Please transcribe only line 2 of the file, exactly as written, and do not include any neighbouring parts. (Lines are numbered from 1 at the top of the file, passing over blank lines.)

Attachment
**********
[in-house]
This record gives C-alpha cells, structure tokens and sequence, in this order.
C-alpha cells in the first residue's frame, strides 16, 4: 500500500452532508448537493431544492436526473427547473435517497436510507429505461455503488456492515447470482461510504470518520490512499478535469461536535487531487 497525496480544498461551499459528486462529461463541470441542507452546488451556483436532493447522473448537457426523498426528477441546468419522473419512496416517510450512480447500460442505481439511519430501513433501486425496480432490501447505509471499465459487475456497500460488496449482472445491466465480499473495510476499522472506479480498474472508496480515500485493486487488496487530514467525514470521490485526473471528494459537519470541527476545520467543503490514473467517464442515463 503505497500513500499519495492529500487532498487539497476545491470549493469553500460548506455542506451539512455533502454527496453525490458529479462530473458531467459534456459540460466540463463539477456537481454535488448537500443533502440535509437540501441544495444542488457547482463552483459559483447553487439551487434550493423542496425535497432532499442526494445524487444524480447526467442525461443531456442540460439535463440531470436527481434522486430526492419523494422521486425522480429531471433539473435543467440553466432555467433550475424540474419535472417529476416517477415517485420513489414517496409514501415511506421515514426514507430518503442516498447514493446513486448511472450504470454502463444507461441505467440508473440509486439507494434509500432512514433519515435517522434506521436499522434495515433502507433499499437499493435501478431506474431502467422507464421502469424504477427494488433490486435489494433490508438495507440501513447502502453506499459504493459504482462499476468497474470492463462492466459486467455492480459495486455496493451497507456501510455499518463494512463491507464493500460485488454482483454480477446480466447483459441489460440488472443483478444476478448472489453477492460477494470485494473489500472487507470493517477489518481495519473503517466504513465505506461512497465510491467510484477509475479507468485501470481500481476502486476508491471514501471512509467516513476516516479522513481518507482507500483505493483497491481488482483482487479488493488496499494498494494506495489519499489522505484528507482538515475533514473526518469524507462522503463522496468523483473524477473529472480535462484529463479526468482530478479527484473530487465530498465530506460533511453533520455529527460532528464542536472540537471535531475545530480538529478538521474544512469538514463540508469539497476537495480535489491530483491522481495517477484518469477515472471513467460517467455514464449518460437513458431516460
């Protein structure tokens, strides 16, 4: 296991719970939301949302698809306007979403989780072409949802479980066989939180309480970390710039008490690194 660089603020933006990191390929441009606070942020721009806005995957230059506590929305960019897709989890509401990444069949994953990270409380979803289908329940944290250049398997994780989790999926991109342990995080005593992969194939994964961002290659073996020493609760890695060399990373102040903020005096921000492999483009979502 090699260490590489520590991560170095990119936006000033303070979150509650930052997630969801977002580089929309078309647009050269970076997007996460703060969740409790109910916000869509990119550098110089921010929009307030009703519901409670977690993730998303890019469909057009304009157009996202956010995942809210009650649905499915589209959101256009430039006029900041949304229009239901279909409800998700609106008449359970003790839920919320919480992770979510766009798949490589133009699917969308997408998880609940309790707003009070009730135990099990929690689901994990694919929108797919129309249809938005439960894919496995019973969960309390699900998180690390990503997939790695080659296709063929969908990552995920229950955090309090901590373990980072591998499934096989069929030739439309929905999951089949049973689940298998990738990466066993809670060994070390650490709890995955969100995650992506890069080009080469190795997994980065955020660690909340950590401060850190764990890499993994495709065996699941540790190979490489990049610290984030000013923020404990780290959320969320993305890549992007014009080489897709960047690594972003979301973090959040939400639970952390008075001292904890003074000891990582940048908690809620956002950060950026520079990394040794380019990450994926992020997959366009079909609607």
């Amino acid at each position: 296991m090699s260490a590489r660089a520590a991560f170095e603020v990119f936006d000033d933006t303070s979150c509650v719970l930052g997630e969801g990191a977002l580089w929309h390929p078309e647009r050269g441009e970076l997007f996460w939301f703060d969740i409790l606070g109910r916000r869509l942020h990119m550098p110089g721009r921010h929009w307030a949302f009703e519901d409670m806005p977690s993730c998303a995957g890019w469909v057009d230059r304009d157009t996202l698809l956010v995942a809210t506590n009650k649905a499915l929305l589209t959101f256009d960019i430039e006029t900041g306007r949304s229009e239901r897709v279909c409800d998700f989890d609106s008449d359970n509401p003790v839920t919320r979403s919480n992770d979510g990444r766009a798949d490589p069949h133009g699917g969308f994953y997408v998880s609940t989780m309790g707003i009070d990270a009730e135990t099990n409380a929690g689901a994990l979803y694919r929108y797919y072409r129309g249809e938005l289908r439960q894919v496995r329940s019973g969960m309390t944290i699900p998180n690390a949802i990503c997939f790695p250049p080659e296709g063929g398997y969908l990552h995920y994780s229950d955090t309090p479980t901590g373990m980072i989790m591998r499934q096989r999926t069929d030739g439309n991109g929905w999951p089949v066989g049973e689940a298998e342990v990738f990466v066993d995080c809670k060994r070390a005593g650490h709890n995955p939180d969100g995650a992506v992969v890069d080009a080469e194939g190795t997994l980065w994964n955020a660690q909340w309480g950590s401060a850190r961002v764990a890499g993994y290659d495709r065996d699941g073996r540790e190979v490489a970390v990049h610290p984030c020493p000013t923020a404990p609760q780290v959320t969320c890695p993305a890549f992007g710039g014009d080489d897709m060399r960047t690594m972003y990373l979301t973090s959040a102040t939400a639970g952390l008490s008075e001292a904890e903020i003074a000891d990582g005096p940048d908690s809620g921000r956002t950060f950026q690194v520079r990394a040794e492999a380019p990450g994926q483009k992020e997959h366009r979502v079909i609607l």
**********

This record gives C-alpha cells, structure tokens and sequence, in this order.